posted by hermitosis at 7:44 AM on December 4, 2006 [1 favorite]

Is there a local women's shelter you might be able to contact for ideas? They have experience dealing with abusers and might be able to give you some ideas as to how to convince your daughter that she needs to change, or how to effectively get her into counseling if she can't be reasoned with. They might also be able to give you some resources you weren't previously aware of.

I applaud you for being sensitive to the same-sex dynamic of this relationship, but in my (limited) experience, the abuser mentality doesn't have nearly as much to do with gender as it does power. It's probable your daughter was abused in the past and now sees it as the only way to interact. Therefore, the broader range of battered-partner services will probably be very helpful to you.

You're fighting an uphill battle, having to deal with this problem when your daughter is nearly an adult. Don't give up on her, continue to be a positive example, and expose her to healthy relationships as much as possible. Try to talk to your daughter's girlfriend (or her parent/s) and urge her to get help; that might be enough to convince your daughter to get help for herself.

And finally: what librarina said.
posted by AV at 7:52 AM on December 4, 2006

If she's a foster kid she's likely got a background of neglect and emotional if not physical abuse. In my experience what all kids like that need from a care giver is consistent emotional support with zero agenda coming from you except your desire to help her follow her own path to being a happy healthy young woman. The violence or acceptance of violence in her life isn't the core problem, it's a symptom of the deeper emotional problem. If you can successfully be a stable loving person (which isn't easy), and she trusts you then eventually she'll feel free to express those emotions that are making the violence possible. And if that doesn't fix the problem she'll actually want to hear the advice she's resistant to listen to now. But it takes time. It reminds me of the injured stray cat I befriended. She went from hissing, to eating food, until finally a year later she'll let me pet her sometimes.

You mentioned you were unsure about being able to remain in this situation - I can empathize, that's got to be difficult to live around that kind of dysfunction, especially if you don't understand it. If it were me I'd ask myself whether I was up to the challenge of being that stable support for my kid and whether the reward of slow progress in her offset the difficulties of being around that dysfunction. I'm sure you want to do good, and that's awesome but if you don't think you're up to this particular (and very large) challenge that's nothing to beat yourself up about and maybe it would be best to talk about it with her and look into finding her someplace more appropriate with the foster care program if that's what you both decide is best. You might consider going to a therapist or talking to a social worker yourself - they've often got great advice on how to live in a dysfunctional house, how to make big decisions on this kind of thing, how to set down house rules that are good for both of you, and how to communicate with troubled kids. Also, have you looked into any support the foster care program might offer you? I wonder if there's a support group or anything.... you're in a stressful situation, I bet that could be a big help in sorting it out.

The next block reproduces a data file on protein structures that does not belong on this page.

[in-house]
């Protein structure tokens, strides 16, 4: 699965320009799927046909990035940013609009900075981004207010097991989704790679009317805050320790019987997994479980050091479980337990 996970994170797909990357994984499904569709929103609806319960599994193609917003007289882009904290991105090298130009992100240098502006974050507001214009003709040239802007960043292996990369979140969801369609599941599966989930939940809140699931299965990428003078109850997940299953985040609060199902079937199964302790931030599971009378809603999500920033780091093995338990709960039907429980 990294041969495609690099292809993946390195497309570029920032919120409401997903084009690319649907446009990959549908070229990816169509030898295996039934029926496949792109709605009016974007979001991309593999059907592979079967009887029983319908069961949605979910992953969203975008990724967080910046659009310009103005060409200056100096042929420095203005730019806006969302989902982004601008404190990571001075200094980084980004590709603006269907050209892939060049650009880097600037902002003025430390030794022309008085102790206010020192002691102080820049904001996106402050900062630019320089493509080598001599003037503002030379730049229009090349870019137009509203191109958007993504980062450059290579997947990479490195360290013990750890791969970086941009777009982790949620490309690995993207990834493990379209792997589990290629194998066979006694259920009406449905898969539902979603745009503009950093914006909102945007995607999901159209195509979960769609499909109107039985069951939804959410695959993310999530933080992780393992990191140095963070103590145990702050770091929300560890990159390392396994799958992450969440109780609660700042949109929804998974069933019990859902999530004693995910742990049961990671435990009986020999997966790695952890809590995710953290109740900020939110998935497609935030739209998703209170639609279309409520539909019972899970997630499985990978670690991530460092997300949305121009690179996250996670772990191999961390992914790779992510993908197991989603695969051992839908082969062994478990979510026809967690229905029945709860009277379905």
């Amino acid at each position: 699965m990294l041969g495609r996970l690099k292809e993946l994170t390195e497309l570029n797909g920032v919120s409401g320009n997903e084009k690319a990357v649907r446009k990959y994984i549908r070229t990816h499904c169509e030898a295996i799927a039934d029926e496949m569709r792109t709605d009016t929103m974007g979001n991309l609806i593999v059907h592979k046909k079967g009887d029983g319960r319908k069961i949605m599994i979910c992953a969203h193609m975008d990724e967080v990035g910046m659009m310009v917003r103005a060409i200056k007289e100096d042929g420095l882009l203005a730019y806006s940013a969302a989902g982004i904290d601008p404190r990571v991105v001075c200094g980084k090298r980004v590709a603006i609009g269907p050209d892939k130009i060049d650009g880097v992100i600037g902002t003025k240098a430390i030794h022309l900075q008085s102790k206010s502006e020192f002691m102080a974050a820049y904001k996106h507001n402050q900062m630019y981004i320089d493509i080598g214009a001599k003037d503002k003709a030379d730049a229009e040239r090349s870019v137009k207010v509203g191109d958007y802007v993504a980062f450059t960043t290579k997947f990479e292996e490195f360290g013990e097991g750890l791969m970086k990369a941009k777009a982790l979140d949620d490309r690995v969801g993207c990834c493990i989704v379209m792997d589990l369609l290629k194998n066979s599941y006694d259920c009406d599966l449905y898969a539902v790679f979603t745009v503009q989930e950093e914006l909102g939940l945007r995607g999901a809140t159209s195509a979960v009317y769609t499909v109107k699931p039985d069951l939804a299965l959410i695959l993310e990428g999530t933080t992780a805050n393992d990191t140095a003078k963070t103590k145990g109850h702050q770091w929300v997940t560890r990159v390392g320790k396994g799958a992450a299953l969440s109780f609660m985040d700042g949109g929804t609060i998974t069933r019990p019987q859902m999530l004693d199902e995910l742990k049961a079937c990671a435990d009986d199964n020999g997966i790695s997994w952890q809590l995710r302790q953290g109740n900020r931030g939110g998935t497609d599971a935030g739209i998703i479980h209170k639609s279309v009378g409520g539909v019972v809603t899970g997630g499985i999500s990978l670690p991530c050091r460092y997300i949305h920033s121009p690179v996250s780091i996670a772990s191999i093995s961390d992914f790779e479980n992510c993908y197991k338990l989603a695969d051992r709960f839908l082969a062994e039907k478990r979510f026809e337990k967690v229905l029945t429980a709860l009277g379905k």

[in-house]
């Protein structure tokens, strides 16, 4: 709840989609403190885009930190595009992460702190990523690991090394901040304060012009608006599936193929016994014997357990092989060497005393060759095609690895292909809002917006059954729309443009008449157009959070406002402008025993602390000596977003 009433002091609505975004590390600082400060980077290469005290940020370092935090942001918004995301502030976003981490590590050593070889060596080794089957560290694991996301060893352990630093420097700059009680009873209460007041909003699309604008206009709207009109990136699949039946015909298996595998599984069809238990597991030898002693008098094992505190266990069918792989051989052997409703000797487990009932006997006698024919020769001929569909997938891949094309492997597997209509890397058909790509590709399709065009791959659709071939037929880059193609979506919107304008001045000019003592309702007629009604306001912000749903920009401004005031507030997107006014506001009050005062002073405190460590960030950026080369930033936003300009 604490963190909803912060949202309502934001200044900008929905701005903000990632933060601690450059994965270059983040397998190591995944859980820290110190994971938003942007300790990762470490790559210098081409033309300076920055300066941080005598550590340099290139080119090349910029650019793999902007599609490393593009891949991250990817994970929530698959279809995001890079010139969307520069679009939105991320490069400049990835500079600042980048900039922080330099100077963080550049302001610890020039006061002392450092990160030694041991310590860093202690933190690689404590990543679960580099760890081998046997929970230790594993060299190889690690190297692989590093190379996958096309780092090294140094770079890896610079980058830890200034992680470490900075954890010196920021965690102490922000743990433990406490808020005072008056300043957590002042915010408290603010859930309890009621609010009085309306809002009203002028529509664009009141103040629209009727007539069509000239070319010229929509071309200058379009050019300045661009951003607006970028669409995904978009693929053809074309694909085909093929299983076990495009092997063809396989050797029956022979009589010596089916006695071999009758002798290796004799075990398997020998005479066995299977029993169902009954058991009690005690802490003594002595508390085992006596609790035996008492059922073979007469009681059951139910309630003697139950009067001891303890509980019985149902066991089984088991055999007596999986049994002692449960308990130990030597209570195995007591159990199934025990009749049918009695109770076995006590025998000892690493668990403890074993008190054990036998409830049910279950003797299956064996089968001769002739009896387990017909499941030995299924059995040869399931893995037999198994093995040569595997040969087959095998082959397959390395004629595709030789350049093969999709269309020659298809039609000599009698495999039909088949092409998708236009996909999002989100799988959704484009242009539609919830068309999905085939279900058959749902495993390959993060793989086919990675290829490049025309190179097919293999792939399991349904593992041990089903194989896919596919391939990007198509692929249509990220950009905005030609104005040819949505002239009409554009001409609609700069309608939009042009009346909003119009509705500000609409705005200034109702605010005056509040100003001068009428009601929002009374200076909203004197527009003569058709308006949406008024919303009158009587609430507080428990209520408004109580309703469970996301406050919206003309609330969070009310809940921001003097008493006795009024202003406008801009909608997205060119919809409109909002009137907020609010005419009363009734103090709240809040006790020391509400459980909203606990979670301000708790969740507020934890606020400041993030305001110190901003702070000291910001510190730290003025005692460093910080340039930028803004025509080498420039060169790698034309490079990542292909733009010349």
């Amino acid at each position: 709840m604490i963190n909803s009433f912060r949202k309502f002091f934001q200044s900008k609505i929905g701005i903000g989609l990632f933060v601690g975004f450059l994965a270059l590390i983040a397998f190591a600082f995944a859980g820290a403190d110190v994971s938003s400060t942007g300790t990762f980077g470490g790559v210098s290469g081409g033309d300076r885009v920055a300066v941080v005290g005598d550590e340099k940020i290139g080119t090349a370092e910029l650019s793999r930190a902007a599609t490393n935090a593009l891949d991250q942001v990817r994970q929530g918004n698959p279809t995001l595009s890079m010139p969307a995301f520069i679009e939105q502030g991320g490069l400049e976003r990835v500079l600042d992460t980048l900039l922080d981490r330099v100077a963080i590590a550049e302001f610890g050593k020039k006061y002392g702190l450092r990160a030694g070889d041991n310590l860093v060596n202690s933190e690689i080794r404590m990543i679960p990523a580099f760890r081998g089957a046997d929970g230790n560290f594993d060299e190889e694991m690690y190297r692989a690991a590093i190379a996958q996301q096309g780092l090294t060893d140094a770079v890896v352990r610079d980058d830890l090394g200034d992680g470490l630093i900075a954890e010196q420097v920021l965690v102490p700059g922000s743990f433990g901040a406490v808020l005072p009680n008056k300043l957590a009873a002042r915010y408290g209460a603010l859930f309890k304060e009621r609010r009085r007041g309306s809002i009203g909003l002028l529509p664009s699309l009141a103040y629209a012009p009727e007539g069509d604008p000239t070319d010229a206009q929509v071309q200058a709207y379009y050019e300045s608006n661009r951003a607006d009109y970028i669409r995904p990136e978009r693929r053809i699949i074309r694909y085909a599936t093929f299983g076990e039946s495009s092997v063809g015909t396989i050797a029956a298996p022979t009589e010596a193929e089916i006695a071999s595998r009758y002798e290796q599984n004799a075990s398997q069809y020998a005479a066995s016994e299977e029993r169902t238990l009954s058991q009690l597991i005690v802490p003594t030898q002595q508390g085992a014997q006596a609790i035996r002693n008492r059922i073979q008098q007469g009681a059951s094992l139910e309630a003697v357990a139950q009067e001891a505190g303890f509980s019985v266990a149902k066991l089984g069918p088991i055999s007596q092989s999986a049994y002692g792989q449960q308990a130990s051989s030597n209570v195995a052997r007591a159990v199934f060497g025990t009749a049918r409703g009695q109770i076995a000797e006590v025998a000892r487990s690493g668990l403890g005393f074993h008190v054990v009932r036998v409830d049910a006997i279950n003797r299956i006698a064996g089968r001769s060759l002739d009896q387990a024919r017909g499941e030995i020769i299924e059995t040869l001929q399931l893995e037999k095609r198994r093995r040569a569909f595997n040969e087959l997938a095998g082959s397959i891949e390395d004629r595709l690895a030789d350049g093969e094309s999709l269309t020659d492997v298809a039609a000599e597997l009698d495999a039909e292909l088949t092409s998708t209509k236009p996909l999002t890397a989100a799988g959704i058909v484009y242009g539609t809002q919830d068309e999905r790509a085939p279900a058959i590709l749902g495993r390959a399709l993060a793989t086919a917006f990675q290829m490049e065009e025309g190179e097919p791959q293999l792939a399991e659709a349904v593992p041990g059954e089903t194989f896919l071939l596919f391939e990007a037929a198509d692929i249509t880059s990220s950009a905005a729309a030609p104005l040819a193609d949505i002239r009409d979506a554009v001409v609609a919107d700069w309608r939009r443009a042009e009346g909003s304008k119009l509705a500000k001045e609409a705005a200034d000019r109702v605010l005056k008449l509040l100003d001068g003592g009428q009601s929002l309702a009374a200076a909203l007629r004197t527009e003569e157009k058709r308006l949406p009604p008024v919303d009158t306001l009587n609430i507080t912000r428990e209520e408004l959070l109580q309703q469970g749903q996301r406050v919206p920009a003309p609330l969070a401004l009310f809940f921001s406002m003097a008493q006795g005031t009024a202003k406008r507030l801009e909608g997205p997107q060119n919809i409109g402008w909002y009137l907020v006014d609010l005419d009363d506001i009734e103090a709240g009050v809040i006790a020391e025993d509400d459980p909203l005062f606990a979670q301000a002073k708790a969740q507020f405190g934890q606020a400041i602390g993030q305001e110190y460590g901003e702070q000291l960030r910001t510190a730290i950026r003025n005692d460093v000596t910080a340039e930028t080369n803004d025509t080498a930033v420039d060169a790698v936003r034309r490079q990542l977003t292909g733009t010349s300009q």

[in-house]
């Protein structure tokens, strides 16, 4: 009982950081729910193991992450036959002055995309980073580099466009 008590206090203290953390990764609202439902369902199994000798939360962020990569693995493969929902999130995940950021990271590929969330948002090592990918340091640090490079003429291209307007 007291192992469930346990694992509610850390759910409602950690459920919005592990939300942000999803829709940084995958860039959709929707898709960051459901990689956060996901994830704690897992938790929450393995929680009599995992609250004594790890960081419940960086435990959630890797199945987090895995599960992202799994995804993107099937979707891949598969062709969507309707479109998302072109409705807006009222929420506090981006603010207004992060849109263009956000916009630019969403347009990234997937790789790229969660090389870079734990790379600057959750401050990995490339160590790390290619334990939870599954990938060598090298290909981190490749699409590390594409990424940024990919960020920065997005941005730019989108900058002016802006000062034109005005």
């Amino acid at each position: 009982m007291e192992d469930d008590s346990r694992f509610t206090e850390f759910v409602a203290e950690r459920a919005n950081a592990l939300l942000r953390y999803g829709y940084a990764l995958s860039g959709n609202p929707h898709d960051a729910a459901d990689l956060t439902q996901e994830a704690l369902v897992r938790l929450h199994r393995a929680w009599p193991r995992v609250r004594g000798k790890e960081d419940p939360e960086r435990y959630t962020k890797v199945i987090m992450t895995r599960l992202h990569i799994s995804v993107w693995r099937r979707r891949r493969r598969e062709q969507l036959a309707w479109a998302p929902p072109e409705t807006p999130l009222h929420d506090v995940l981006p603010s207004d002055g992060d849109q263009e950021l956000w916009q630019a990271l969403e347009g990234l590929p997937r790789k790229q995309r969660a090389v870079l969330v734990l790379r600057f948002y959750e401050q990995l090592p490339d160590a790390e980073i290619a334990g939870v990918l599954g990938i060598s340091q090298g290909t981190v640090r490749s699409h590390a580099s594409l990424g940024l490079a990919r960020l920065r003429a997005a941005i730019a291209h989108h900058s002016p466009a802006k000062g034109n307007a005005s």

Take care,we're rooting for you!
posted by alizarin at 8:09 AM on December 4, 2006

Just 2 minor issues I have with anon's post..

1. She's not "your" kid, she's your kid.

2. "I could tell her that she can't live here unless she goes to counseling, or that I'll take away one of her privileges (e.g. her cell phone) if she won't go to counseling."

I would tell her that I want her to live with me for ever, no strings attached, no buts, no maybes, no joke. Although I'll never be your real mother/real father, you are my real daughter. I love you. And I'm proud of you. And I want to be proud of you every minute I live. That's why I need your help. You see, I've been under a lot of pressure lately, and I'm blaming it on you and your relationship. I need to let go of some past issues, I need to go into counseling.The first appointment is Friday afternoon, and I'd really appreciate if you came with me. You know I will be talking about you and your relationship, but you don't have to go in and meet the guy if you don't want to. You can just wait for me in the lobby. Deal? Then we can get icecream after that, and you can spend the rest of your evening as you wish. Do we have a date?
Let her natural curiosity lead her to be present in a room where people are talking about her. *shrug
posted by ruelle at 9:18 AM on December 4, 2006 [2 favorites]

Ruelle, that advice beats mine all kinds of ways. Good job!
posted by hermitosis at 9:47 AM on December 4, 2006

I am uncomfortable about ruelle's advice. My experience of foster care services is in the UK, and I don't know how different it is in the US (where I presume you are?). But here a child in foster care is not the foster carer's own child, and making such definite statements about wanting the child to stay for ever with no strings attached would be seen as misguided in most circumstances, and quite possibly lead the child/young person to act out in order to test the truth of the statement.